LEGO: It’s not just for kids


I’ve been reading about Adult Fans of LEGO, (AFOL) and their extraordinarily successful and engaged online community, LUGNET in the book Groundswell. The AFOL community also uses Flickr extensively, sharing snapshots and commenting on each other’s creations.

The name LEGO is an abbreviation of two words: “leg” and “godt”. In Danish, “leg godt” means “play well.” Founded in 1932 by Ole Kirk Kristiansen, LEGO started as a small carpenter’s workshop, growing into a modern, global enterprise that is now the world’s fourth-largest manufacturer of toys.

I don’t know where the LEGOs my sisters and I played with as children are. It was a long time ago. I’m sure they were given away or donated somewhere. I wouldn’t have the space to store them now, but after reading about AFOL, I do feel a bit nostalgic that I don’t have them anymore.

One of the best introductions to AFOL is the wonderful video “AFOL A Blockumentary.” The video is a series of interviews with several AFOLs in the Pacific Northwest, many of whom hold influential positions within the community. One of my favorite segments of the video is when Mark Neumann, founder of BrickCon says:

No, it’s not a kit. No, it’s not for sale. No, there’s no instructions. Yes, I did it myself.

Neumann is referring to what looks like an astonishingly complex LEGO vehicle contraption which he created (you can watch the video and judge for yourself what exactly it might be), but those four sentences seem to encapsulate what it’s all about for the entire community.

The Pacific Northwest has the BrickCon convention, and Seattle-based users group SEALug . There are only three meetups devoted to AFOL at the moment, located in Deerfield, IL, Calgary and Singapore. Somehow I get a sense that number will only grow. At present, there are two LEGOLAND amusement parks in the U.S. (Florida and California), and three more in Europe: Denmark (Billund), England (Windsor), and Germany.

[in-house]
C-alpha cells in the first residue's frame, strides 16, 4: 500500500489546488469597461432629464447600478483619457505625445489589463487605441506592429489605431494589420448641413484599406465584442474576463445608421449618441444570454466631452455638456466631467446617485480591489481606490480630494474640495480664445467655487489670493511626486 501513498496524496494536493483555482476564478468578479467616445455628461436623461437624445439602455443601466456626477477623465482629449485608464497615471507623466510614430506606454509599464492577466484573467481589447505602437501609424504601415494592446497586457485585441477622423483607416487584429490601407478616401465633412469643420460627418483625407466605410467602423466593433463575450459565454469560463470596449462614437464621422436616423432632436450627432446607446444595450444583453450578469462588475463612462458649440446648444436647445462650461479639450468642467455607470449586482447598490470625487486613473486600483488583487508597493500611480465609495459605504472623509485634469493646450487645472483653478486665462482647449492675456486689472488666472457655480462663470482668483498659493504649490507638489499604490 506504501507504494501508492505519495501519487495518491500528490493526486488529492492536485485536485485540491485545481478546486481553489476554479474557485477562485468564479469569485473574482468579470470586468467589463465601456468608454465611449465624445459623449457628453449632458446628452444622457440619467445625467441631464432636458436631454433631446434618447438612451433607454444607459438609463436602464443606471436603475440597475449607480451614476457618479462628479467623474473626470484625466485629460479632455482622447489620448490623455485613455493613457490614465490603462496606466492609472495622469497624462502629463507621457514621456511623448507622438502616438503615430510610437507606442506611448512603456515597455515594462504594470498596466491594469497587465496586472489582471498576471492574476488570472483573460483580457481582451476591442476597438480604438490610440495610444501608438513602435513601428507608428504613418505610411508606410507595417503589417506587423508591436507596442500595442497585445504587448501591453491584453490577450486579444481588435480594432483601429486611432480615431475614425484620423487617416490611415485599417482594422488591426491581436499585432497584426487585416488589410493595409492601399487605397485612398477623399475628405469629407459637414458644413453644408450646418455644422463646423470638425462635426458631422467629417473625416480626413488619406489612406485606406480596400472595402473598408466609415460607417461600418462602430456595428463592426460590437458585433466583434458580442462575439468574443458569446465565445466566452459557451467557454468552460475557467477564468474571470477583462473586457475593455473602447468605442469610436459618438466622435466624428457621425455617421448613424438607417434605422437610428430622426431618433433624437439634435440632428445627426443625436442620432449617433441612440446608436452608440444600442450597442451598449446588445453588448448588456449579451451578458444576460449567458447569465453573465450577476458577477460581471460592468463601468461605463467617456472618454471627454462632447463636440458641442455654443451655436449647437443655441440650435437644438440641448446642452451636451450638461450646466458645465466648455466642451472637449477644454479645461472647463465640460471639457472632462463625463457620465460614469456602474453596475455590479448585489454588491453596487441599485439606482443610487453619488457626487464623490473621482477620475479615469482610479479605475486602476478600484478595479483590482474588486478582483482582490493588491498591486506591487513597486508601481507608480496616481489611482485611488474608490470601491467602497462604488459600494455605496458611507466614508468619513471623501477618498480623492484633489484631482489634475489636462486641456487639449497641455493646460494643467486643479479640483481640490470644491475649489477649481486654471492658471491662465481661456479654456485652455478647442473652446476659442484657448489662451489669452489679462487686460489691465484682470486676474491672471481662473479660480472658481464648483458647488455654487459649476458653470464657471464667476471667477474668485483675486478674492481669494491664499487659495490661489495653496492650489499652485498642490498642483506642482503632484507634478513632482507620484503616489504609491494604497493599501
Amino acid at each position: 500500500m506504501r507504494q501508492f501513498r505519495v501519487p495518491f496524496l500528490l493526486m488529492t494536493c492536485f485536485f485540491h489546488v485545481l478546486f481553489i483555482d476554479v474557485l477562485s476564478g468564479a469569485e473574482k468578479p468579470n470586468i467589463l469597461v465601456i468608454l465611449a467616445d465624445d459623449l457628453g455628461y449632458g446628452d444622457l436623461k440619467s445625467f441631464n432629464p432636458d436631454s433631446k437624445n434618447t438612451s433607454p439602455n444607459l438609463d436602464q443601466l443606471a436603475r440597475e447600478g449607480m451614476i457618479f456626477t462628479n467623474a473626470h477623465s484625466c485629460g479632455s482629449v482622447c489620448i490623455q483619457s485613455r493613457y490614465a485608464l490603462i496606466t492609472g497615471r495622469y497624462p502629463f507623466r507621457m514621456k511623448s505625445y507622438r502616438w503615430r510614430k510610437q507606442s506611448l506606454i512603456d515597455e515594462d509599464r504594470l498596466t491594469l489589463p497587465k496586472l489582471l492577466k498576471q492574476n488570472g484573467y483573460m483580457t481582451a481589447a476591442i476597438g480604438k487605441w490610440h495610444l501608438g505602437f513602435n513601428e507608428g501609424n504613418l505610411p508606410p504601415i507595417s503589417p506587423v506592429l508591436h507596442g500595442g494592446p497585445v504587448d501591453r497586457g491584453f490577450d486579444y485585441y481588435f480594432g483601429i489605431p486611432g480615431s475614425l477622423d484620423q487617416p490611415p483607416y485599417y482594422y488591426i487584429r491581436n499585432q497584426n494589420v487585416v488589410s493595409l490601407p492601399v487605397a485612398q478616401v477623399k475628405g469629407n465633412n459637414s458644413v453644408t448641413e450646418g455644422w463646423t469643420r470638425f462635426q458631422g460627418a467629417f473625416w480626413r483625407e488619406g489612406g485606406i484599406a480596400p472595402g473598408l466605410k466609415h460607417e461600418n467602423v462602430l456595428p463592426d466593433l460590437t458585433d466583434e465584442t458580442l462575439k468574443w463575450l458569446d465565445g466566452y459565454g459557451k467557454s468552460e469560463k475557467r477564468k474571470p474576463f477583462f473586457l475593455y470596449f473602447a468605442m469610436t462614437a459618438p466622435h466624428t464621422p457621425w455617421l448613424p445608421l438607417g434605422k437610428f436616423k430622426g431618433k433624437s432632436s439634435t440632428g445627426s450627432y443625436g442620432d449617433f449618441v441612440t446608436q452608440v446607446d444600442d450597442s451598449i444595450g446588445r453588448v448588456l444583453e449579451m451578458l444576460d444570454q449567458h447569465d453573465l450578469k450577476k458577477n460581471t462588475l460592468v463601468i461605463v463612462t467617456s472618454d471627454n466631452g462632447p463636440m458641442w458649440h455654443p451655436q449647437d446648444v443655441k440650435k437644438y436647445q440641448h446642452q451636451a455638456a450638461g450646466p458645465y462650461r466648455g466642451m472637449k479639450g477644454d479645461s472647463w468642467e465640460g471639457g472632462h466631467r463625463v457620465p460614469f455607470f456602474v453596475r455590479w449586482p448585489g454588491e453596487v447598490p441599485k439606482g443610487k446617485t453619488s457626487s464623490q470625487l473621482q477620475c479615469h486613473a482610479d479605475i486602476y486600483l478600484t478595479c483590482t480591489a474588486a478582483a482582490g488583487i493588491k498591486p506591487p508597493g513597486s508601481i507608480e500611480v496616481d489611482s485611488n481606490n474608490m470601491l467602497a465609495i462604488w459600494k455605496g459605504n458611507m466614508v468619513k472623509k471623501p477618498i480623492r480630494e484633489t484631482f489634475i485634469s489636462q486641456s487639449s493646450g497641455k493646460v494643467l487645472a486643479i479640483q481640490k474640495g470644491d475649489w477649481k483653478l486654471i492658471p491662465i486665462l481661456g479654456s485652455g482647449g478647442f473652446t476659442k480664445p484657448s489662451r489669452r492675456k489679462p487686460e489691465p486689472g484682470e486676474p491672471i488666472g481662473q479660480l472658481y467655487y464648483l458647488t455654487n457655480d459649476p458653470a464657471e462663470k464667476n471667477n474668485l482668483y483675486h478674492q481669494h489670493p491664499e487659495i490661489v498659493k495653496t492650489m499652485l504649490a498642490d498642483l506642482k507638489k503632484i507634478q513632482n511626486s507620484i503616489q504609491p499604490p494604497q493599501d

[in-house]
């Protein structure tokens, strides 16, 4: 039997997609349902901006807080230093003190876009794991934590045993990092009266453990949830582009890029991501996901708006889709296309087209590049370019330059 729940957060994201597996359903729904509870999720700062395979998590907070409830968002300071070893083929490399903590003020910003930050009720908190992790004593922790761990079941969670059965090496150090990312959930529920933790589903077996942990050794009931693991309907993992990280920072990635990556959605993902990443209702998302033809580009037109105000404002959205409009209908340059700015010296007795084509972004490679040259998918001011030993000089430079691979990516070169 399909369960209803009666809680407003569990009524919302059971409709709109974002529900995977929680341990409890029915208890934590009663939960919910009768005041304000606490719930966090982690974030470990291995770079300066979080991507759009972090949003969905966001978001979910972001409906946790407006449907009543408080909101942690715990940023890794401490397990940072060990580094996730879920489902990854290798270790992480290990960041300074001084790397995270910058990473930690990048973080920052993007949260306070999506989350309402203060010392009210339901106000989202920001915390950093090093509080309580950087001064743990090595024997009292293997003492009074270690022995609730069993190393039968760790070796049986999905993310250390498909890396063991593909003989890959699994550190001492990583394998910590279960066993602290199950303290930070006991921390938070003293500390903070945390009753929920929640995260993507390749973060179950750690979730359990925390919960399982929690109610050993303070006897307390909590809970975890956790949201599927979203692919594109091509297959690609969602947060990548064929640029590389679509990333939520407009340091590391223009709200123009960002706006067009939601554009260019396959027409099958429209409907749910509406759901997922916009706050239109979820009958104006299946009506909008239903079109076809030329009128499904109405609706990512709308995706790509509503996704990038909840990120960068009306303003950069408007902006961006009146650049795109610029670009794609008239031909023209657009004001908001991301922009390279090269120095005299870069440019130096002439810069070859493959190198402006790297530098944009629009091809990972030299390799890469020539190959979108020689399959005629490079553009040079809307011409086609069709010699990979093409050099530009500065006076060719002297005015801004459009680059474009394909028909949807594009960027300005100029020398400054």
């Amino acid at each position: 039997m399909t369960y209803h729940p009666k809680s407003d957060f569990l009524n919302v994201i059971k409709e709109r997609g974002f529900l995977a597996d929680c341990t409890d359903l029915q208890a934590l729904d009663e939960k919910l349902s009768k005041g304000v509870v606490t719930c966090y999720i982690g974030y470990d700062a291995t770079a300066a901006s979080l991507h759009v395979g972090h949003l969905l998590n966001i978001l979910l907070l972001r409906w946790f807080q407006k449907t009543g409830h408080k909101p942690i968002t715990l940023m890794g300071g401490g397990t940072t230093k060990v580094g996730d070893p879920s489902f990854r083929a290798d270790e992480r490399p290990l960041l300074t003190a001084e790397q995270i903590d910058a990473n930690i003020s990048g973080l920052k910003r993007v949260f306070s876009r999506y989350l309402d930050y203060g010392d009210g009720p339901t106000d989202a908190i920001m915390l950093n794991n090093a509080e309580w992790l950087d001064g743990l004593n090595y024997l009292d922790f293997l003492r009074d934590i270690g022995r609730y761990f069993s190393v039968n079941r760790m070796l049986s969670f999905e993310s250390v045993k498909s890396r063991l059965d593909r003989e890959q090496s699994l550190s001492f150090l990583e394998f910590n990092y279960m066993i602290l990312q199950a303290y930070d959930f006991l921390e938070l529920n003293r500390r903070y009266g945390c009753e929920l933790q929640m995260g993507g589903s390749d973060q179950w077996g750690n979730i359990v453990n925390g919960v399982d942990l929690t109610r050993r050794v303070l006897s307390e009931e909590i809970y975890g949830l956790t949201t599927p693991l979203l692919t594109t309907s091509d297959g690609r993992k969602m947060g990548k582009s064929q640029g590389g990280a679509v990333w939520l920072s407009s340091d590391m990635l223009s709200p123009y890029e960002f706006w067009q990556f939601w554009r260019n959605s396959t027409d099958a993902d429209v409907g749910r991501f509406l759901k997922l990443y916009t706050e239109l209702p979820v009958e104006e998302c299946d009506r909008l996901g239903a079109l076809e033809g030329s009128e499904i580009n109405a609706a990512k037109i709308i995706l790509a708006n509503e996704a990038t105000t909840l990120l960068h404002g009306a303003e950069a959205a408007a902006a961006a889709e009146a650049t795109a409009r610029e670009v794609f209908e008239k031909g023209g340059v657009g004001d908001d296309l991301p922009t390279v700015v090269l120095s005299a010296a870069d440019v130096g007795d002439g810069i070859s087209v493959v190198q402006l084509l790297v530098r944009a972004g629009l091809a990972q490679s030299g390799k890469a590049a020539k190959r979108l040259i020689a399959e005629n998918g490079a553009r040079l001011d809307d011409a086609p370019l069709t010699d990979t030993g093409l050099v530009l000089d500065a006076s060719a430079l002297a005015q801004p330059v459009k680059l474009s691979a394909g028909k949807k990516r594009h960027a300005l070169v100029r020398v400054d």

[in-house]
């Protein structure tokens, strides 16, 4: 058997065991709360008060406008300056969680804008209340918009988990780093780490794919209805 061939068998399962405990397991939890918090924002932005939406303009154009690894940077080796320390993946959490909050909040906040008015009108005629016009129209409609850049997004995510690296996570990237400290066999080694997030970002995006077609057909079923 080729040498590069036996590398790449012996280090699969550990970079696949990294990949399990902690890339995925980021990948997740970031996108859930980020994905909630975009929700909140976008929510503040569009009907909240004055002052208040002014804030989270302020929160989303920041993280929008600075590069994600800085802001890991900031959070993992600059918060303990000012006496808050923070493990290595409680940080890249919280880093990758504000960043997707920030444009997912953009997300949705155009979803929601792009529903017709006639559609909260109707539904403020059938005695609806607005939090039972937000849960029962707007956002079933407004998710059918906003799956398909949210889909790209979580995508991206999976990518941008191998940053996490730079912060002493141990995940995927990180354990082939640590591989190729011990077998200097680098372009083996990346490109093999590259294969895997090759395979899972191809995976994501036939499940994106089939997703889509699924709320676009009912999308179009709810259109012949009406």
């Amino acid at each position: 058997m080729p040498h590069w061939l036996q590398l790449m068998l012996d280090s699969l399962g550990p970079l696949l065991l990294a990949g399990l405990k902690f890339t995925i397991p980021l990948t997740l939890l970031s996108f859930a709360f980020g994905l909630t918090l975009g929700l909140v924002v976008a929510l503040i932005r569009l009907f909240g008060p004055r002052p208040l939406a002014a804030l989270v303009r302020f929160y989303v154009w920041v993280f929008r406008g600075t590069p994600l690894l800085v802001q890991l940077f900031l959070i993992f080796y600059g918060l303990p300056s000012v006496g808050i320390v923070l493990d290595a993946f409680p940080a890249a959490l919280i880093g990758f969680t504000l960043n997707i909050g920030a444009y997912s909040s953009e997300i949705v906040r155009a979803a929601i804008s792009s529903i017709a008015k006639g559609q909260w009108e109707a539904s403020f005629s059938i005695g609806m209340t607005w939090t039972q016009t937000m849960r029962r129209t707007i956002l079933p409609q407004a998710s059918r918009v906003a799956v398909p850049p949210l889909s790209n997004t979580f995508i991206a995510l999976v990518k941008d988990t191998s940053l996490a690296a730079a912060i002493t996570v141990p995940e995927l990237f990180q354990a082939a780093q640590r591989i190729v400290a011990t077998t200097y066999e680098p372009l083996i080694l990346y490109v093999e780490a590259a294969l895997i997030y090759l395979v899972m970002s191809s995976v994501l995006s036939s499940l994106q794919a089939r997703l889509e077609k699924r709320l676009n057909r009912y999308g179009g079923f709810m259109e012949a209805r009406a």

Mentions of LEGO abound in the media and in popular culture. For example, Mythbusters has a video segment devised to test whether a giant LEGO ball can roll down a hill and crush a car. (According to them, it can’t.) Journalist Jonathan Bender started a blog about his journey into the world of AFOL called BrickBender, and wrote a book based on the blog titled “LEGO: A Love Story.

A recent episode of The Big Bang Theory featured a full size Star Wars LEGO Death Star, presumably built by the character of Sheldon Cooper, the show’s awkwardly anti-social physicist and self-described genius.






It would be tempting to think that Dr. Sheldon Cooper represents the “typical” AFOL. While conceding that AFOL usually have an engineer-type mentality with some creativity thrown in, Wayne Hussey, the Director of the BrickCon Lego users group, also concludes:

I don’t think there is a definition of an Adult Fan of Lego. It’s just, you’re an adult, you like to build with LEGO, and…it’s okay.

The LEGO website has the requisite social networking area for kids, but also an extensive array of pages for grown-up users, including create and sharemessage boards, a clubgalleries of completed LEGO creations, a Design by Me section, and even a Star Wars gallery. Educators get their own page, too.

As if its own website didn’t have enough options, LEGO has also been advertising a separate website, for parents and kids to work on LEGO projects together.

What do you think about the AFOL community’s enthusiastic use of social media? Do you still have your LEGOs? If you don’t, do you wish you still had them?

Image credit: Shelley Panzarella

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